Qualifying for State Pension
You qualify for State Pension based on the number of qualifying years you paid National Insurance contributions (NICs). You pay NICs from age 16 until you reach State Pension age.
Your record comprises National Insurance Contributions paid or credited to you in each tax year. A minimum amount of contributions or credits is required for a year to count as a 'qualifying year' towards your overall contributions record.
If you are a man born before 6 April 1951 or a woman born before 6 April 1953 go to the nidirect page about qualifying for current State Pension for more information:
If you are a man born on or after 6 April 1951 or a woman born on or after 6 April 1953 go to the nidirect page about qualifying for new State Pension for more information:
National Insurance contributions
If you're employed you pay Class 1 National Insurance contributions based on your level of earnings. They’re automatically deducted by your employer.
If you're self-employed you pay Class 2 contributions at a flat weekly rate and Class 4 contributions annually, based on your level of taxable profits.
For more information about National Insurance or to pay your Class 2 National Insurance bill, visit the following pages on GOV.UK:
Getting credits towards your State Pension
You may not be able to pay National Insurance, for example if you are ill or caring for someone. The government may give you credits so you can continue building up State Pension entitlement. Find out who can get National Insurance credits, and whether you need to take action.
Your National Insurance record
There could be gaps in your National Insurance contributions record for various reasons. For example, you may have been:
- employed and had low earnings - below the 'lower earnings limit' of £111 per week (in 2014-2015 tax year)
- unemployed and not claiming benefit
- self-employed and you didn't have to pay Class 2 contributions because you applied for, and were issued with a Certificate of Small Earnings Exception
- living abroad
Statement of your National Insurance account
You can ask HMRC for a statement of your National Insurance account. It will tell you how much, if anything, your shortfall is, whether you are able to make up that shortfall, and how you can pay if you wish to do so.
'Gap in your National Insurance record' letter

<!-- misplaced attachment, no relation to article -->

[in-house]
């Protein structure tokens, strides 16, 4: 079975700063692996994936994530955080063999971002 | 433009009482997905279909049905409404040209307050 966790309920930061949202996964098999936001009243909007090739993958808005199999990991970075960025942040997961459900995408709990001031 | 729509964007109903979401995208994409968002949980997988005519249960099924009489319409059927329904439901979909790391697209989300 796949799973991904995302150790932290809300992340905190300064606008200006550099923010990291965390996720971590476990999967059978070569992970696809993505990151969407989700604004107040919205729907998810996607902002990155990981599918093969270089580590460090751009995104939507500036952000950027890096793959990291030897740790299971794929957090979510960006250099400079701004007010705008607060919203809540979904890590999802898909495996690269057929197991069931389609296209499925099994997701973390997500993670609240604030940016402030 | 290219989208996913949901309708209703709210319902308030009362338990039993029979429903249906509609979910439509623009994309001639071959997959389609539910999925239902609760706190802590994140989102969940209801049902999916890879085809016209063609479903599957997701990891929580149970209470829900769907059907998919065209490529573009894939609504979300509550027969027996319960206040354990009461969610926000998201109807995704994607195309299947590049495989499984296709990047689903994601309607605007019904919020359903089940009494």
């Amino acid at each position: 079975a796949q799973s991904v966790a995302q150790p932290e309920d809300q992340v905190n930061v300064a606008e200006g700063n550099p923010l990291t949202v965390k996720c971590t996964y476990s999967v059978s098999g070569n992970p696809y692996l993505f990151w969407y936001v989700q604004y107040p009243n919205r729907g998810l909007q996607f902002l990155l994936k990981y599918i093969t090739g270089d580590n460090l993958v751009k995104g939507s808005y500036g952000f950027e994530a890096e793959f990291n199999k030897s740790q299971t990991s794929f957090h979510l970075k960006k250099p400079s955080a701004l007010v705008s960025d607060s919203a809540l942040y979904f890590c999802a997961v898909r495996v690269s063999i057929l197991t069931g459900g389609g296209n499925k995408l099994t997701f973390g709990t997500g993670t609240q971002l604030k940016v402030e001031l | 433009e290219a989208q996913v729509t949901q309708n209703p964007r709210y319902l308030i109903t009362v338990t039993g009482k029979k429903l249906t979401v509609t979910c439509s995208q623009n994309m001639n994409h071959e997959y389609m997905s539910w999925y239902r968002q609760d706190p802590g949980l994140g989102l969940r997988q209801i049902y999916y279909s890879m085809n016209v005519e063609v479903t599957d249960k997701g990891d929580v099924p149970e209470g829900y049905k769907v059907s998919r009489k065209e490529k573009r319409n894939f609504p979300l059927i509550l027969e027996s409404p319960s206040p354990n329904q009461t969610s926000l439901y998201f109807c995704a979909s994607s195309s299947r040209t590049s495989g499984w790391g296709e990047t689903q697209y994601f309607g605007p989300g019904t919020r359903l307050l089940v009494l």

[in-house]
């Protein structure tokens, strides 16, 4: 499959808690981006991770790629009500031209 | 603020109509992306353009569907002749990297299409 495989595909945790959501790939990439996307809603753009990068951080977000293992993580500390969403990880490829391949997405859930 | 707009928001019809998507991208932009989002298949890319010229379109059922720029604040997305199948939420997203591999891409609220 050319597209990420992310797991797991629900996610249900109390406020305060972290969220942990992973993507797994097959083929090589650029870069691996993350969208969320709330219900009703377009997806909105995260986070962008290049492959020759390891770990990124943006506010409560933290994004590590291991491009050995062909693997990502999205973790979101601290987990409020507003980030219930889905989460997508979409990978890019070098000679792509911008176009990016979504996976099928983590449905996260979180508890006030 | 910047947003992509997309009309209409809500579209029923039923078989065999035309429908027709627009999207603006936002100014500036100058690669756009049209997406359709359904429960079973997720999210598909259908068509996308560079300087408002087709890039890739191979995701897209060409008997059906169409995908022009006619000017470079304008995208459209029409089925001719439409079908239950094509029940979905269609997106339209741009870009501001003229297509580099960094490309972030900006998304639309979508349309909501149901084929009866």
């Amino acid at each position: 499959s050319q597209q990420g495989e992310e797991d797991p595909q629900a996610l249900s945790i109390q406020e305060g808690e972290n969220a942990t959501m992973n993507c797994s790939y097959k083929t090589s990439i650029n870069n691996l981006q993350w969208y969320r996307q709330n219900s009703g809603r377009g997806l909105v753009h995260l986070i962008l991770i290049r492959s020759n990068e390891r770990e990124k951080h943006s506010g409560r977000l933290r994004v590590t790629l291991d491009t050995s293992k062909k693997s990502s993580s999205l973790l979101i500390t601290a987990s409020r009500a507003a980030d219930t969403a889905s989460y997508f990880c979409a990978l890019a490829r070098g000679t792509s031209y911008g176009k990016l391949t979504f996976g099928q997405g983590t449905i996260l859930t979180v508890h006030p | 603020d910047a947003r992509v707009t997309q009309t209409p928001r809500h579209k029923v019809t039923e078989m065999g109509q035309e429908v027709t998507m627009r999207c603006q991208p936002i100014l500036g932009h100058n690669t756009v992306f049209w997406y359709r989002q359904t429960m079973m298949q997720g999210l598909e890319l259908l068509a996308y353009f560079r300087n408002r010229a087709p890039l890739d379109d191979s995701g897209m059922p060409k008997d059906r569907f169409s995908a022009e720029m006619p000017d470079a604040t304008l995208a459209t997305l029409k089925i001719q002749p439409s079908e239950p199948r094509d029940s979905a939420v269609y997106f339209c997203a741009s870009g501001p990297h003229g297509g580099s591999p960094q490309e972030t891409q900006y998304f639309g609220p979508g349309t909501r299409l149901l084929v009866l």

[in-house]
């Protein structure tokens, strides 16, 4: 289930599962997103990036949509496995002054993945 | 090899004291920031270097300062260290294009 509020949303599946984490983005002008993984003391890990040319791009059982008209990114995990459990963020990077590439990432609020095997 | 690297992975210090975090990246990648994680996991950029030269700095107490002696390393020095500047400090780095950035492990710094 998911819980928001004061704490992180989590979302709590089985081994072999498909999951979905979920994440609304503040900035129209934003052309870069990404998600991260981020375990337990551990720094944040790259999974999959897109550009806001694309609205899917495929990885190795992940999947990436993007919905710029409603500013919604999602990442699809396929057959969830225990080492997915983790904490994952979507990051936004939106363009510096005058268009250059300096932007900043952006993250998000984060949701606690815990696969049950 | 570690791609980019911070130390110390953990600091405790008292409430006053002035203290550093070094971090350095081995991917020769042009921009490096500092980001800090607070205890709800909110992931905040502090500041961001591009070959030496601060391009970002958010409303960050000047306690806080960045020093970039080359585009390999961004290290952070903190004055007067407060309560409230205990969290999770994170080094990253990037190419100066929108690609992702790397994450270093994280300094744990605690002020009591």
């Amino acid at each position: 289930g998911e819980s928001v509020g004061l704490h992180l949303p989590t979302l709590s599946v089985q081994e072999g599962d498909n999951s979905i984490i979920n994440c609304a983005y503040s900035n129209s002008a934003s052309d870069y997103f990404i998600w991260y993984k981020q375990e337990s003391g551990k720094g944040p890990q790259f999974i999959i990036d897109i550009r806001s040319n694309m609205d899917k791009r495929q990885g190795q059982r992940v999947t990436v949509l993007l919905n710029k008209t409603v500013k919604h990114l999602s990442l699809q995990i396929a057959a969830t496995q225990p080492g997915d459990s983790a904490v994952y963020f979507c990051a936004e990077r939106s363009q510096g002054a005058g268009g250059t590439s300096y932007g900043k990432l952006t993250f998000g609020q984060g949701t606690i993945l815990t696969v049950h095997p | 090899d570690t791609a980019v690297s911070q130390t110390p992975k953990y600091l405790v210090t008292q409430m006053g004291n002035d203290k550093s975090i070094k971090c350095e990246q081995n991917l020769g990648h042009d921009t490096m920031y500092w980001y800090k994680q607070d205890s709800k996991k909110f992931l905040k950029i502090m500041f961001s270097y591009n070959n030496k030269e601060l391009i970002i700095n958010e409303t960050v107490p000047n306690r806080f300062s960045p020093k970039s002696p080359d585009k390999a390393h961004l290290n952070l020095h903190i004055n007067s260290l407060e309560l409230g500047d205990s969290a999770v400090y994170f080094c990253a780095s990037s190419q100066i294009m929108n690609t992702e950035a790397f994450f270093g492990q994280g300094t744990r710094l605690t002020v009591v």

You might receive a letter from HM Revenue and Customs (HMRC) telling you there is a gap in your record. These letters are generally sent out between September and January each year. The letter isn't a demand - but it will tell you how much you can pay if you want to fill the gaps and how you can pay if you opt to do so.
State Pension Statement
You can check whether you're likely to have a gap in your National Insurance contributions record by requesting a State Pension statement from the Future Pension Centre. Their office is in England.
If you live or have lived abroad
If you've lived abroad you can ask about any shortfall in your National Insurance record. You can also request a State Pension statement from the International Pension Centre. Their office is in England.
Making up a National Insurance Contributions (NIC) shortfall
It's up to you whether you make up any shortfall. You should consider carefully whether you need to top up at all. At the same time, you will need to bear in mind the number of qualifying years required to be eligible for certain bereavement benefits.
You should request a State Pension statement to see if there is any NIC shortfall and decide if you need to make up any gap in your contribution.
If you're unsure, the Citizens Advice Bureau or other free advice organisations may be able to help you. If you consult a financial adviser, they might charge you for their advice.
You must be eligible to pay voluntary National Insurance contributions for the time that the contributions cover.
The rates for the current tax year can be found on the following GOV.UK page:
You usually have to make up the shortfall within six years of the end of the tax year for which the contributions are being paid. However there are extended time limits for some tax years and special rules if you reach State Pension age on or before 5 April 2015.
For more information on deadlines for paying voluntary National Insurance contributions read HMRC's guide 'When and how to pay voluntary National Insurance contributions':
State Pension top-up
The State Pension Top-Up Scheme is open until 5 April 2017 for all pensioners who reach State Pension age before the new State Pension is introduced on 6 April 2016.
Voluntary Class 3A contributions gives pensioners an option to top up their pension by up to £25 a week in a way that protects them from inflation and offers protection to surviving spouses.
Class 3 National Insurance contributions
If you reach State Pension age between 6 April 2008 and 5 April 2015 and already have 20 qualifying years you may be able to pay voluntary Class 3 National Insurance contributions for up to six additional years. These six years date from 6 April 1975 and cover years that do not currently count towards the basic State Pension.